Treasury considers plan to bar failed banks' directors
Tuesday 03 July 2012
The directors of failed banks could be prevented from holding
senior positions at financial institutions again in the future under
proposals announced by the Treasury today.
The Government is also launching a consultation on the possibility of introducing a new criminal offence covering serious misconduct in bank management.
The proposals follow the Financial Services Authority's report into the failure of Royal Bank of Scotland, which concluded that the poor judgment and management errors of directors and senior managers was partly to blame for the bank's failure.
The onus is presently on the regulator to prove that an individual is not fit to hold an executive position in a bank.
Today's proposals mean that an individual who has been a director in a failed bank will have to prove that they acted properly and were not responsible for the failure before taking up a similar position.
The Government will amend the Financial Services Bill, subject to conclusion, at the report stage in the House of Lords, meaning it could come into effect from next year.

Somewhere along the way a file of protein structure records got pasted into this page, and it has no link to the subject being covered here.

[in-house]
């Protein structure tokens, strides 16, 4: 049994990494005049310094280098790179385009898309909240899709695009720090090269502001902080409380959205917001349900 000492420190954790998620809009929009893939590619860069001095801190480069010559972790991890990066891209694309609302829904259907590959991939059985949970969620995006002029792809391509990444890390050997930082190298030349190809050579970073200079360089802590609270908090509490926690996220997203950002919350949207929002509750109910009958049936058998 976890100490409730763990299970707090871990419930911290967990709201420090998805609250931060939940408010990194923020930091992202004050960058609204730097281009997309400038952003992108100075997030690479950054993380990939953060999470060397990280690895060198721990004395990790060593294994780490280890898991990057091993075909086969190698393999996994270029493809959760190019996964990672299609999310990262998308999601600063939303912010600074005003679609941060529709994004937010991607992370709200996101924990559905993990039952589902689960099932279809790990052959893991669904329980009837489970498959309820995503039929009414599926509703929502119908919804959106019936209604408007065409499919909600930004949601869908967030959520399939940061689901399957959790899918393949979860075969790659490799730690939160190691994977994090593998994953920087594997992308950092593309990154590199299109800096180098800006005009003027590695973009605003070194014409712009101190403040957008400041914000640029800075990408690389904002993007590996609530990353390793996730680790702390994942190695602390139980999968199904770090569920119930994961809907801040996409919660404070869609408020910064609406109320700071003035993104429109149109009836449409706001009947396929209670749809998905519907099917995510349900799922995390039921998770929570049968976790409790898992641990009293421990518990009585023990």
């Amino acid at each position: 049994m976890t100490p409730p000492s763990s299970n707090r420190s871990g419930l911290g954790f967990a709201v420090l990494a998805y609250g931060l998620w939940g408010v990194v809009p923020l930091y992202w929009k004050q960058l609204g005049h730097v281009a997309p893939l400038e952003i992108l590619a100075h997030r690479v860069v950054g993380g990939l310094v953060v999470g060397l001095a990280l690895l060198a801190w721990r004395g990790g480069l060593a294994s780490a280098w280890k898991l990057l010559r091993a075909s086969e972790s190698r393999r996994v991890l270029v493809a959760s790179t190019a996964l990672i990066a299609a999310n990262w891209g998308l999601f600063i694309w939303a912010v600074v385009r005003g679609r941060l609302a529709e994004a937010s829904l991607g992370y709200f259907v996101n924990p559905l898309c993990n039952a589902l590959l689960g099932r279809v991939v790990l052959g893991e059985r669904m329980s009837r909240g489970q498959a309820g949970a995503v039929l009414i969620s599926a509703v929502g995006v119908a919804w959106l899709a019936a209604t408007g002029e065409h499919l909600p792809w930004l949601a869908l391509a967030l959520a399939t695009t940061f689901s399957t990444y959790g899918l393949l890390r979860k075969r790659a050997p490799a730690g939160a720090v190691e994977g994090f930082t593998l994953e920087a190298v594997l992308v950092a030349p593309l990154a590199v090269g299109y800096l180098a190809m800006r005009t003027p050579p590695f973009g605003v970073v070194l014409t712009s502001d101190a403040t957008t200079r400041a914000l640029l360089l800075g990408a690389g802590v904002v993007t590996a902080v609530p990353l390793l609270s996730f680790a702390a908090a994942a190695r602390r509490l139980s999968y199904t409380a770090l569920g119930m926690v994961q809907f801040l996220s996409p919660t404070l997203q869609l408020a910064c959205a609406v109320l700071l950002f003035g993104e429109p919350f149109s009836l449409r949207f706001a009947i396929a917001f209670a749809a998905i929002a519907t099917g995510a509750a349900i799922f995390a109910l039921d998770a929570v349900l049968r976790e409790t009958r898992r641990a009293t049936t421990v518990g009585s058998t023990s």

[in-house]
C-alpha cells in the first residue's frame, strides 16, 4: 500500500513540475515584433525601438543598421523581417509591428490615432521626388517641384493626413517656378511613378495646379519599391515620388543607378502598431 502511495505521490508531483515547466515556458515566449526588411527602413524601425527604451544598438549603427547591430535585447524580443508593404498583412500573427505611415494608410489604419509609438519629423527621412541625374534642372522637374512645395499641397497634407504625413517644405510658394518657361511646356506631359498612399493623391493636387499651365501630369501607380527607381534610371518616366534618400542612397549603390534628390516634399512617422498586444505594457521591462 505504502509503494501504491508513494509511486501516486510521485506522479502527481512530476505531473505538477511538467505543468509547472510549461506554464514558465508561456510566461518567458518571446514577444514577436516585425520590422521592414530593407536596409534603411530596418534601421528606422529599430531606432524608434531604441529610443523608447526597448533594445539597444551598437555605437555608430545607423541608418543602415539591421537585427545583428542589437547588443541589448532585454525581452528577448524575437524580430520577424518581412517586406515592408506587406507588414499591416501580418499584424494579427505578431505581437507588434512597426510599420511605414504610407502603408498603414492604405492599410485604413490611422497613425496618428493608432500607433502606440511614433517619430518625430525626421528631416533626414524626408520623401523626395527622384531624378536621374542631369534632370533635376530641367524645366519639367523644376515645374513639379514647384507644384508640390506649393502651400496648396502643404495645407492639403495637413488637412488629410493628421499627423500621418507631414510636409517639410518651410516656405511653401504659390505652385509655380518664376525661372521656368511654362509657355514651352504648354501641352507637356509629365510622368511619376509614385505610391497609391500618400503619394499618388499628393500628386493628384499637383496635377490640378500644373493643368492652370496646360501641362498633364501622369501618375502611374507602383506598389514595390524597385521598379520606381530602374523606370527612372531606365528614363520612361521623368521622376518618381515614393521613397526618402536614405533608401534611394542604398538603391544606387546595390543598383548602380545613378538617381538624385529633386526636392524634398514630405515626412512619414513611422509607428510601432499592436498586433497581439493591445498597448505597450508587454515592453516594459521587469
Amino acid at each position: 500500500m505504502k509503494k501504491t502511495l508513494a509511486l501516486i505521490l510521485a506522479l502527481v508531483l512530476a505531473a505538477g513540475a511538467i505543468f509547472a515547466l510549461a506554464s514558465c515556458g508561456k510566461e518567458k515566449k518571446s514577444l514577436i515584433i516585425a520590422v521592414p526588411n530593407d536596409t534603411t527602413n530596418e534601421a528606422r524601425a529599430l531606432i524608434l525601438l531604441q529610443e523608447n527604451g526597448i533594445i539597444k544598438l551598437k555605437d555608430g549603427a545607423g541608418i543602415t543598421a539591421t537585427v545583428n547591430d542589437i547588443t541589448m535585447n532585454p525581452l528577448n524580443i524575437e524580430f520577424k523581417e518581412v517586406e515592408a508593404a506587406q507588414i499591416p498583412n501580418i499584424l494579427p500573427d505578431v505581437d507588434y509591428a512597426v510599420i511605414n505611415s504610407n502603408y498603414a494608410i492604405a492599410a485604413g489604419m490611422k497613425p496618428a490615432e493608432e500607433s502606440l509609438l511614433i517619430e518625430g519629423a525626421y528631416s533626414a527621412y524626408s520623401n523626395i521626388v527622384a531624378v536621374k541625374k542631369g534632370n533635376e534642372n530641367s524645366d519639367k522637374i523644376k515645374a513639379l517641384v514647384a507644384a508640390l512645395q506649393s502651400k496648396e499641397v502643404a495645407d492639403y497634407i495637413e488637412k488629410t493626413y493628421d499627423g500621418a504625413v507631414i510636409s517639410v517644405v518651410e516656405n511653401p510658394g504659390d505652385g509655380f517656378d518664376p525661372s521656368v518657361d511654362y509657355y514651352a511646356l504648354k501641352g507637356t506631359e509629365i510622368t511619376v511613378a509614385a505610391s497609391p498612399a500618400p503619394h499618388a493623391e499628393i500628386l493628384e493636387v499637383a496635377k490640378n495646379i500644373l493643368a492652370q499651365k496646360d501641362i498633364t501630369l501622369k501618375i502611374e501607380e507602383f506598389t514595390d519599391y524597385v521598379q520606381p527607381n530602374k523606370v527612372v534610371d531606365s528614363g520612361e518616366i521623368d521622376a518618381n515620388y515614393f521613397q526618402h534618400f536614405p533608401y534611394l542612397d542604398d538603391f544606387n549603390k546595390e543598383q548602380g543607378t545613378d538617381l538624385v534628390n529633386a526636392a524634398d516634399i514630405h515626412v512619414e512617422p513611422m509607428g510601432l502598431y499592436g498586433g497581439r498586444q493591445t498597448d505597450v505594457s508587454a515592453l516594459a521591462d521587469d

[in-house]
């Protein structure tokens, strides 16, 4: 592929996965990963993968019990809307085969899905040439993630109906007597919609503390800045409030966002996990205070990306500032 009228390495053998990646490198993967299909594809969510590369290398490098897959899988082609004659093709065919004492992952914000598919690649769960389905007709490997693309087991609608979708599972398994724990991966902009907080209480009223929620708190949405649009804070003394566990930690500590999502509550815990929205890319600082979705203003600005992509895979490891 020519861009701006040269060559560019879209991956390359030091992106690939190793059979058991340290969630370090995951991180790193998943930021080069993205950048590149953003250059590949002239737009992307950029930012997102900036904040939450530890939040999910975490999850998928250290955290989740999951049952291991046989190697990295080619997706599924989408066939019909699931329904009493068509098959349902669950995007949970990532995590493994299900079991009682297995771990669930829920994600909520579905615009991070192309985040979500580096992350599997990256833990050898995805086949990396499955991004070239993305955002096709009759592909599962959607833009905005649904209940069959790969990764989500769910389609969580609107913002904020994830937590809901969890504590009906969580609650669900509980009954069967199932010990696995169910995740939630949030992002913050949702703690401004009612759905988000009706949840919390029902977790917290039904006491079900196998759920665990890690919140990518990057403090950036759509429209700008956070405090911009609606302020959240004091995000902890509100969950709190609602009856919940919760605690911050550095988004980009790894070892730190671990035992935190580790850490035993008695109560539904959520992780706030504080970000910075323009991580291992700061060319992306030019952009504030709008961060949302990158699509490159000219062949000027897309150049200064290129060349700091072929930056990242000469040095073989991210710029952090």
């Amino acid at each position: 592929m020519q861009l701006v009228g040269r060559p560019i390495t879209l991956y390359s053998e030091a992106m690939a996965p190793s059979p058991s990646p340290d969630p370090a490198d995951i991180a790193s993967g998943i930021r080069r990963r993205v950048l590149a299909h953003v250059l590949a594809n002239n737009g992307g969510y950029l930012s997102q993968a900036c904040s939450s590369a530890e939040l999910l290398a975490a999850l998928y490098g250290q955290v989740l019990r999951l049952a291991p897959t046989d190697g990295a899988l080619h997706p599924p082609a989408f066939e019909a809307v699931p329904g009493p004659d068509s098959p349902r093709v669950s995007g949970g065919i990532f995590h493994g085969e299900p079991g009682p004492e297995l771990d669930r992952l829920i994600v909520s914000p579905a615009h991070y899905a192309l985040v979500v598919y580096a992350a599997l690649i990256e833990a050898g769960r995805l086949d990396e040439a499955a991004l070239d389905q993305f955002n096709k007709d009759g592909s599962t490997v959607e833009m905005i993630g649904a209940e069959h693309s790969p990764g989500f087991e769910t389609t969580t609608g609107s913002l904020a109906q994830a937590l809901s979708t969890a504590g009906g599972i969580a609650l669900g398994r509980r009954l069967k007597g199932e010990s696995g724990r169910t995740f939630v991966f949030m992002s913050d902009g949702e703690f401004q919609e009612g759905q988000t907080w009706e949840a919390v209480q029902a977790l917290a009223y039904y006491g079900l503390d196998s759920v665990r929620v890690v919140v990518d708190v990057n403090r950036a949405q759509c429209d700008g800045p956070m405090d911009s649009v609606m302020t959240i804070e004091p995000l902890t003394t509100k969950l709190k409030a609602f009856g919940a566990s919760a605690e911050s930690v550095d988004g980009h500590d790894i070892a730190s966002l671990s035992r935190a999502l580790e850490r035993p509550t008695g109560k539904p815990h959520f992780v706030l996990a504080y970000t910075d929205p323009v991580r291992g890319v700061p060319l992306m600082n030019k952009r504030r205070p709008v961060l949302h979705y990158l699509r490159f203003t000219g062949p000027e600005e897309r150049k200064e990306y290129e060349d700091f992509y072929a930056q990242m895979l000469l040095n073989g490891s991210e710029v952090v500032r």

Meanwhile, a consultation on the possibility of a new criminal offence covering serious misconduct in bank management will consider issues of negligence, incompetence and recklessness, which could cover excessive risk-taking.
However, the Treasury said this was an initial consultation covering complex issues and it would not be possible to include the proposal in the Financial Services Bill.
Mark Hoban MP, financial secretary to the Treasury, said: "The Government is committed to tackling the legacies of the crisis and implementing the most far-reaching reforms of British banking in our modern history.
"Today's proposals are some of the most ambitious in Europe and will make it easier for the regulator to stop directors of failed banks from taking up similar positions in the future.
"Because of the serious consequences that a bank failure can have on the economy and taxpayers, we are also consulting on whether to extend the criminal law to cover serious misconduct in bank management."
The intensifying crisis surrounding banking culture and ethics, sparked by rate-fixing claims, is thought to have pulled the need for a consultation on criminal sanctions to the fore.
The proposed changes are designed to sit alongside the wider and fundamental changes to the structure of the sector that the Government is taking forward including recommendations by the Independent Commission on Banking and a shake-up of the regulatory system.
The Treasury has asked for responses to its consultation by September 30.
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